The losing party can request an en banc appeal by filing a motion requesting that a larger group of Superior Court judges review the case. The losing party must file a motion arguing that the panel’s decision was incorrect. This motion is granted in a small number of cases.
The losing party may also request that the Pennsylvania Supreme Court review the case. This must be done within 30 days of the Superior Court’s most recent decision. In most criminal cases, a person does not have a right to review by the Supreme Court. A petition must be filed to request the Supreme Court to hear the case.
CASES FOR CRIMINAL APPEALS IN LEHIGH COUNTY
Dutko Law, LLC is committed to exceptional criminal defense and appeals, and to providing personalized services to obtain the best possible result in every case. Charles Dutko has represented clients from arrest through criminal appeals in Lehigh County for the following types of cases:
Assault and Domestic Cases • Drug Crimes • Firearms & Weapons Charges
Theft and Fraud Cases • Sex Crimes • Arson
Property Crimes • DUI
POST-CONVICTION RELIEF ACT (PCRA)
Post-Conviction Relief Act (“PCRA”)
The Post-Conviction Relief Act, 42 Pa.C.S. § 9541 et al., is the sole means of obtaining collateral relief for a person convicted of a crime they did not commit or for persons serving an illegal sentence. See 42 Pa.C.S. § 9542. However, PCRA is not intended to raise issues waived in prior proceedings or to provide relief from the consequences of a criminal conviction.
PCRA allows an individual to file a petition one year from the date in which the judgment became final. Certain exceptions exist under the PCRA statute, which grants an additional year from the date that the claim could have been presented. It takes an experienced criminal appellate attorney to calculate the deadlines for filing a PCRA petition.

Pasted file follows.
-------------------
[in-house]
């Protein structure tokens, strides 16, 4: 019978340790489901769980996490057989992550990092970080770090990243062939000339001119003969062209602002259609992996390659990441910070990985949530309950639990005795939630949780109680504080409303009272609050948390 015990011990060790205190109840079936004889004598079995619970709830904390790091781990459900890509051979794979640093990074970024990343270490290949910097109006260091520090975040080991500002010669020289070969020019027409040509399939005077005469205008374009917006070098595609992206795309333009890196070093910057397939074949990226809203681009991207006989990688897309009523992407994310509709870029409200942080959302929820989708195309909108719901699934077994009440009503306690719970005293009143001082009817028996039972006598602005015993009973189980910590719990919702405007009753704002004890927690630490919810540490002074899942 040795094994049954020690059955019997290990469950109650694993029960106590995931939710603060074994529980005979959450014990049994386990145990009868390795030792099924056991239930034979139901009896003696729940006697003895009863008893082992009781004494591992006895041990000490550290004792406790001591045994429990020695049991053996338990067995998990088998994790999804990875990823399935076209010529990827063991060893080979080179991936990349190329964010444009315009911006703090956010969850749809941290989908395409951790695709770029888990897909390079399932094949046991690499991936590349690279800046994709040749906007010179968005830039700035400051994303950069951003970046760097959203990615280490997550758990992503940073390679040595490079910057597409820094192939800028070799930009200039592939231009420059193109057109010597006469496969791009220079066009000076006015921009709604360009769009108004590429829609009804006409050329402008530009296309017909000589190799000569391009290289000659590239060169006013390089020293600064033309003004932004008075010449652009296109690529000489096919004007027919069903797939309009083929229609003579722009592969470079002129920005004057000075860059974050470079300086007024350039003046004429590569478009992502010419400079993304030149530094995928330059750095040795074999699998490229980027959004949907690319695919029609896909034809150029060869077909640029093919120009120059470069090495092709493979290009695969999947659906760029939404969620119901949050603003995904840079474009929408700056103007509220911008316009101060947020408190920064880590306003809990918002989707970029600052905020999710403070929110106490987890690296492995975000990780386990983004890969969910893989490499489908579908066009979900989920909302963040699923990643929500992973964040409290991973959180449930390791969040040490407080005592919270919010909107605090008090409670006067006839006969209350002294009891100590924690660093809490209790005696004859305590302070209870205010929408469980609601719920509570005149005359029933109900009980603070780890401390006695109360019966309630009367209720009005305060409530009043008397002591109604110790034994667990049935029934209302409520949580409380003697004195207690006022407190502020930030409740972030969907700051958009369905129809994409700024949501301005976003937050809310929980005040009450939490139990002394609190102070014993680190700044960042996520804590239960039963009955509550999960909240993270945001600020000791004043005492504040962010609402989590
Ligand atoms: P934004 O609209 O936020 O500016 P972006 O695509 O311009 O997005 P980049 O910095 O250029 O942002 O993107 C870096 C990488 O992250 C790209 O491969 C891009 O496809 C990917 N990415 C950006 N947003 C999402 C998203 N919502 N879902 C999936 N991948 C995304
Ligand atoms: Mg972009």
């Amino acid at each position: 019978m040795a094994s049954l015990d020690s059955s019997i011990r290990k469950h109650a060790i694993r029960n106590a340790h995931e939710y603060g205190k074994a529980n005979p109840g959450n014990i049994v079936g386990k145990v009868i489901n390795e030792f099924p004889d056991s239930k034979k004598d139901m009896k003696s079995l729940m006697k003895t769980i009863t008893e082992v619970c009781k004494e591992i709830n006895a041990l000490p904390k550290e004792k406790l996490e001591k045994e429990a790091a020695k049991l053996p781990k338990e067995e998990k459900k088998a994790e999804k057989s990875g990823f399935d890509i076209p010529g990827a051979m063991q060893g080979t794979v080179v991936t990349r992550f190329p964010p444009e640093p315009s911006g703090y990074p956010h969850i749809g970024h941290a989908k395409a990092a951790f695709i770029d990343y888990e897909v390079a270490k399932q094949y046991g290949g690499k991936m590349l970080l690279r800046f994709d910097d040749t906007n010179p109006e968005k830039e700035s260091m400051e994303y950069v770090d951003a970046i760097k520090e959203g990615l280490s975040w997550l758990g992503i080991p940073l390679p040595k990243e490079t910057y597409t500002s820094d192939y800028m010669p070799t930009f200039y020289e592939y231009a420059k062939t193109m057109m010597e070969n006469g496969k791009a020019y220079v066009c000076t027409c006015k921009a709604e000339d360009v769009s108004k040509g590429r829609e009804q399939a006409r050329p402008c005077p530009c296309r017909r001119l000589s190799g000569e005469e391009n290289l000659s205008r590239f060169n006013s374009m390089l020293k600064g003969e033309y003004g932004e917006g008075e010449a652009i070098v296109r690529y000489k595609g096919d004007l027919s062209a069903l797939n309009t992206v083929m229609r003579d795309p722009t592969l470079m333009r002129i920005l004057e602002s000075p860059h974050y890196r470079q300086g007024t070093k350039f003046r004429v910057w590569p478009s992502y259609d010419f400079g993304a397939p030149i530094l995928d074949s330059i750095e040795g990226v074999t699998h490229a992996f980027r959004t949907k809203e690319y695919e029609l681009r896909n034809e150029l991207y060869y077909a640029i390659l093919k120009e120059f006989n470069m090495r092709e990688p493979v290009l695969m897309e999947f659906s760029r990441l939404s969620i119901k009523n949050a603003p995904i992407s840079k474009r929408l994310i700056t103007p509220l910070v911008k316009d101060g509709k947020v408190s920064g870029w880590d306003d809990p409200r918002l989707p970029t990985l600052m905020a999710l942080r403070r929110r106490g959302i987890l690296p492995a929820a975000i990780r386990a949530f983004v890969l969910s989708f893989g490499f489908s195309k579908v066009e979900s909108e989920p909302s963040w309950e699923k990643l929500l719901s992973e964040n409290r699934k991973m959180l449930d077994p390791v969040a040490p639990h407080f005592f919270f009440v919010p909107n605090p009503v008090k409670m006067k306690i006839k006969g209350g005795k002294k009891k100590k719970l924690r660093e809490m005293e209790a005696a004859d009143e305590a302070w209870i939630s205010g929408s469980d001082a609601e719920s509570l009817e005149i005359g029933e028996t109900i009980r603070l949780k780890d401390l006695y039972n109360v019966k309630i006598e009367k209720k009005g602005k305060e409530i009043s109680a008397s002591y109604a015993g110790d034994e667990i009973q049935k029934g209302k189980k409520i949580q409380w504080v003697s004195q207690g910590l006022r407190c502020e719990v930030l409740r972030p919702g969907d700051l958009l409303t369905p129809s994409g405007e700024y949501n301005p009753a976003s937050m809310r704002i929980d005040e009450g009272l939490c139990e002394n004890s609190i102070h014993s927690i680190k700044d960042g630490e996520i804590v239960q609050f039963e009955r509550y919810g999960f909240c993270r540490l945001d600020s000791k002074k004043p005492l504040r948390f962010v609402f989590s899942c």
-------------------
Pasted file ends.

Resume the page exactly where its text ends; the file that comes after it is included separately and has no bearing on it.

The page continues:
To be eligible for PCRA relief, the petitioner must be able to show that:
- The petitioner has been convicted of a criminal offense under Pennsylvania law, and is at the time relief is granted currently serving a sentence of imprisonment, probation or parole, or
- awaiting execution of a death sentence, or
- serving a sentence which would expire before the disputed sentence, or
- has completed the sentence of imprisonment, probation or parole for the crime and is seeking relief based upon DNA evidence obtained by postconviction DNA testing.
- That the conviction resulted from either
- a constitutional violation which undermined the court process;
- the ineffectiveness of counsel, which undermined the court process;
- an induced guilty plea of a likely innocent person;
- government obstruction;
- newly discovered evidence, that if introduced would have changed the outcome of the trial;
- an illegal sentence or lack of subject matter jurisdiction of the court.
The most frequent cause for post-conviction relief is ineffective assistance of counsel. To show ineffectiveness one must prove 1) the claim is of merit (that a mistake was made); 2) that the attorney’s error was not a reasonable strategic decision; and 3) that if the error did not occur, it is likely that the result of the proceeding would have been different.
Many PCRA petitions are denied because they are filed too late. A petition filed outside the statutory requirements will cause you to lose your rights. PCRA practice is difficult, and there is little room for error. PCRA is a highly specialized practice area of criminal law and should not be left to an inexperienced attorney. Call Dutko Law and let us start on your appeal today.